Objective. Despite enormous advancements in our comprehension of molecular mechanisms governing hematopoietic stem cells (HSCs) engraftment in the bone marrow, current clinical protocols of intravenous (IV) transplantation suffer from a relatively low seeding efficiency. To solve this problem, intrabone (IB) injection of HSCs has been proposed. However, the mechanisms underlying the benefit provided by this procedure remain unknown. This study aims to evaluate the effect of IB on HSCs trafficking and homing features in the living rat. Materials and Methods. A total of 35 Lewis rats underwent IB or IV administration of HSCs harvested from syngeneic animals and purified according to CD90 expression. These cells were labeled with 37 MBq 99mTc-exametazime and injected either IV or LB. Cell trafficking and distribution in heart, lung, spleen, liver, and forelimb was evaluated by dynamic radionuclide imaging. Logan graphical approach was used to estimate tissue recruitment of HSCs. Results. More than 90% of cells escaped from the injected bone to the bloodstream in <15 seconds. However, this short contact profoundly modified HSCs kinetics, reducing their lung sequestration and shortening their blood persistence with respect to IV. More importantly, IB passage resulted in reduced lung uptake and in a fourfold increase in homing of remote bone marrow sites. CD90(+) cells transplantation restored hematopoiesis in eight further rats previously exposed to lethal irradiation. Conclusion. The first-entry contact with the hematopoietic microenvironment immediately readdresses the fate of transplanted HSCs, providing them with "the final destination stamp" to define their bone marrow homing.

Contact with the bone marrow microenvironment readdresses the fate of transplanted hematopoietic stem cells.

MASSOLLO, MICHELA;Morbelli, S;CURTI, GIOVANNA;UCCELLI, ANTONIO;SAMBUCETI, GIANMARIO
2010

Abstract

Objective. Despite enormous advancements in our comprehension of molecular mechanisms governing hematopoietic stem cells (HSCs) engraftment in the bone marrow, current clinical protocols of intravenous (IV) transplantation suffer from a relatively low seeding efficiency. To solve this problem, intrabone (IB) injection of HSCs has been proposed. However, the mechanisms underlying the benefit provided by this procedure remain unknown. This study aims to evaluate the effect of IB on HSCs trafficking and homing features in the living rat. Materials and Methods. A total of 35 Lewis rats underwent IB or IV administration of HSCs harvested from syngeneic animals and purified according to CD90 expression. These cells were labeled with 37 MBq 99mTc-exametazime and injected either IV or LB. Cell trafficking and distribution in heart, lung, spleen, liver, and forelimb was evaluated by dynamic radionuclide imaging. Logan graphical approach was used to estimate tissue recruitment of HSCs. Results. More than 90% of cells escaped from the injected bone to the bloodstream in <15 seconds. However, this short contact profoundly modified HSCs kinetics, reducing their lung sequestration and shortening their blood persistence with respect to IV. More importantly, IB passage resulted in reduced lung uptake and in a fourfold increase in homing of remote bone marrow sites. CD90(+) cells transplantation restored hematopoiesis in eight further rats previously exposed to lethal irradiation. Conclusion. The first-entry contact with the hematopoietic microenvironment immediately readdresses the fate of transplanted HSCs, providing them with "the final destination stamp" to define their bone marrow homing.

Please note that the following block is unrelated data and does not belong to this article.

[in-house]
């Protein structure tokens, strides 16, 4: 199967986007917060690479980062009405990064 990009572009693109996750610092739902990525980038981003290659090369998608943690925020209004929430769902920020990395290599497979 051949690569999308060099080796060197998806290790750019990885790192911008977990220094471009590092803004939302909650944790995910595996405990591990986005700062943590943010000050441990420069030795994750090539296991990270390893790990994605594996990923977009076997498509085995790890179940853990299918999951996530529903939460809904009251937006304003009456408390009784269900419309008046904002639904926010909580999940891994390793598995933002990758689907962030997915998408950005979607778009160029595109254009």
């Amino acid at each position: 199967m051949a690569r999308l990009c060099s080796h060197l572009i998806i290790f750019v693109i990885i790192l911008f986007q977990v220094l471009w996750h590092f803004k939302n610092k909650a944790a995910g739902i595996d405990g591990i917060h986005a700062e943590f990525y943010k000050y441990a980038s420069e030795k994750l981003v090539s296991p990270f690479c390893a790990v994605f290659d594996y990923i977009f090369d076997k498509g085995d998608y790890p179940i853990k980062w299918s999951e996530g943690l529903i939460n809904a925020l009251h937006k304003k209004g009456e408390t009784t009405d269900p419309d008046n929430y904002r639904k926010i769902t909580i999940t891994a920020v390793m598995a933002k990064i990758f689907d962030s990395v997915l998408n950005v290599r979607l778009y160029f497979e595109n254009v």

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Utilizza questo identificativo per citare o creare un link a questo documento: https://hdl.handle.net/11567/230731
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